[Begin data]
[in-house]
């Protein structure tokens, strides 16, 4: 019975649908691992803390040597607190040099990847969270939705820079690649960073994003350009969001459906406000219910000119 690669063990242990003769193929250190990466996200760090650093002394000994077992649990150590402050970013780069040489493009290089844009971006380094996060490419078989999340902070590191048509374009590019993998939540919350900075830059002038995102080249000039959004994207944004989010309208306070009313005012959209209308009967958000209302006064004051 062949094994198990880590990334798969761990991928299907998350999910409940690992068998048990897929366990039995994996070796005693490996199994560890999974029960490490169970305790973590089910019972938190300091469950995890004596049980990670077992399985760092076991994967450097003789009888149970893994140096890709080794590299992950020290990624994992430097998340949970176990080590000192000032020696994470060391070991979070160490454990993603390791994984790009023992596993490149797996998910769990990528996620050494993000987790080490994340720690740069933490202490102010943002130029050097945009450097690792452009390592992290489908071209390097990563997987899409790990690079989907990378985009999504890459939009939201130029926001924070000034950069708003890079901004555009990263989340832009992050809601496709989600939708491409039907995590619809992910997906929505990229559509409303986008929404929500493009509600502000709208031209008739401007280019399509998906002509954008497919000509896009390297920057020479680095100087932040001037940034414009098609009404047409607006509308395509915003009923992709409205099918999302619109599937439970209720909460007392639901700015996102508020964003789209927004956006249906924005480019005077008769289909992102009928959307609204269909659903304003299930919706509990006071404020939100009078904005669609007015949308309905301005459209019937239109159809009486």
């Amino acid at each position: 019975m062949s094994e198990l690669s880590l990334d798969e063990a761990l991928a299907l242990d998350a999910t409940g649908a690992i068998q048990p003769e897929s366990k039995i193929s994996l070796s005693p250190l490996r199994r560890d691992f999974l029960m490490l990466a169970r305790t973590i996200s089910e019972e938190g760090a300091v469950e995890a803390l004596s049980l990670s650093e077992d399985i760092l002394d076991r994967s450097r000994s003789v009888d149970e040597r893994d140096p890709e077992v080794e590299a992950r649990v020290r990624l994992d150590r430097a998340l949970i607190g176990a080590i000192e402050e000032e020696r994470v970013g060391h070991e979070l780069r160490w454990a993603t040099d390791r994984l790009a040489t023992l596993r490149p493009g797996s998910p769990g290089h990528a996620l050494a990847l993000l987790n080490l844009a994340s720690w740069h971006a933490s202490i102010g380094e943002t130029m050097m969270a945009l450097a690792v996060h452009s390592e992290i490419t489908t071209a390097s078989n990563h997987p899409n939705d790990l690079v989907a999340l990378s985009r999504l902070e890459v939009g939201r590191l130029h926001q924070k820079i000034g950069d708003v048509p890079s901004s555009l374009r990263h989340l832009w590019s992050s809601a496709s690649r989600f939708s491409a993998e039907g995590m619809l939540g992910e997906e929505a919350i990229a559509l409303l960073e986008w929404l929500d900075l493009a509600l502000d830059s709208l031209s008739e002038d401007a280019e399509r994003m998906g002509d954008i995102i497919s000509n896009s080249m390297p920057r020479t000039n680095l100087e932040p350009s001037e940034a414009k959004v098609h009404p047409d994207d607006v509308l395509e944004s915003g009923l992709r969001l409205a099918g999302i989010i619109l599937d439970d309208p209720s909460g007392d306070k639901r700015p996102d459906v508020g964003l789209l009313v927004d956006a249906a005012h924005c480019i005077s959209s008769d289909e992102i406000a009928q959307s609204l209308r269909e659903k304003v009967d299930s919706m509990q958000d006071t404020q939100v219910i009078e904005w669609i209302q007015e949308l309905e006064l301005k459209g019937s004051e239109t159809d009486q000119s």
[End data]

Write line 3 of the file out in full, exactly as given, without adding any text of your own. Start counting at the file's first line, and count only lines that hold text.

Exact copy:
């Amino acid at each position: 019975m062949s094994e198990l690669s880590l990334d798969e063990a761990l991928a299907l242990d998350a999910t409940g649908a690992i068998q048990p003769e897929s366990k039995i193929s994996l070796s005693p250190l490996r199994r560890d691992f999974l029960m490490l990466a169970r305790t973590i996200s089910e019972e938190g760090a300091v469950e995890a803390l004596s049980l990670s650093e077992d399985i760092l002394d076991r994967s450097r000994s003789v009888d149970e040597r893994d140096p890709e077992v080794e590299a992950r649990v020290r990624l994992d150590r430097a998340l949970i607190g176990a080590i000192e402050e000032e020696r994470v970013g060391h070991e979070l780069r160490w454990a993603t040099d390791r994984l790009a040489t023992l596993r490149p493009g797996s998910p769990g290089h990528a996620l050494a990847l993000l987790n080490l844009a994340s720690w740069h971006a933490s202490i102010g380094e943002t130029m050097m969270a945009l450097a690792v996060h452009s390592e992290i490419t489908t071209a390097s078989n990563h997987p899409n939705d790990l690079v989907a999340l990378s985009r999504l902070e890459v939009g939201r590191l130029h926001q924070k820079i000034g950069d708003v048509p890079s901004s555009l374009r990263h989340l832009w590019s992050s809601a496709s690649r989600f939708s491409a993998e039907g995590m619809l939540g992910e997906e929505a919350i990229a559509l409303l960073e986008w929404l929500d900075l493009a509600l502000d830059s709208l031209s008739e002038d401007a280019e399509r994003m998906g002509d954008i995102i497919s000509n896009s080249m390297p920057r020479t000039n680095l100087e932040p350009s001037e940034a414009k959004v098609h009404p047409d994207d607006v509308l395509e944004s915003g009923l992709r969001l409205a099918g999302i989010i619109l599937d439970d309208p209720s909460g007392d306070k639901r700015p996102d459906v508020g964003l789209l009313v927004d956006a249906a005012h924005c480019i005077s959209s008769d289909e992102i406000a009928q959307s609204l209308r269909e659903k304003v009967d299930s919706m509990q958000d006071t404020q939100v219910i009078e904005w669609i209302q007015e949308l309905e006064l301005k459209g019937s004051e239109t159809d009486q000119s």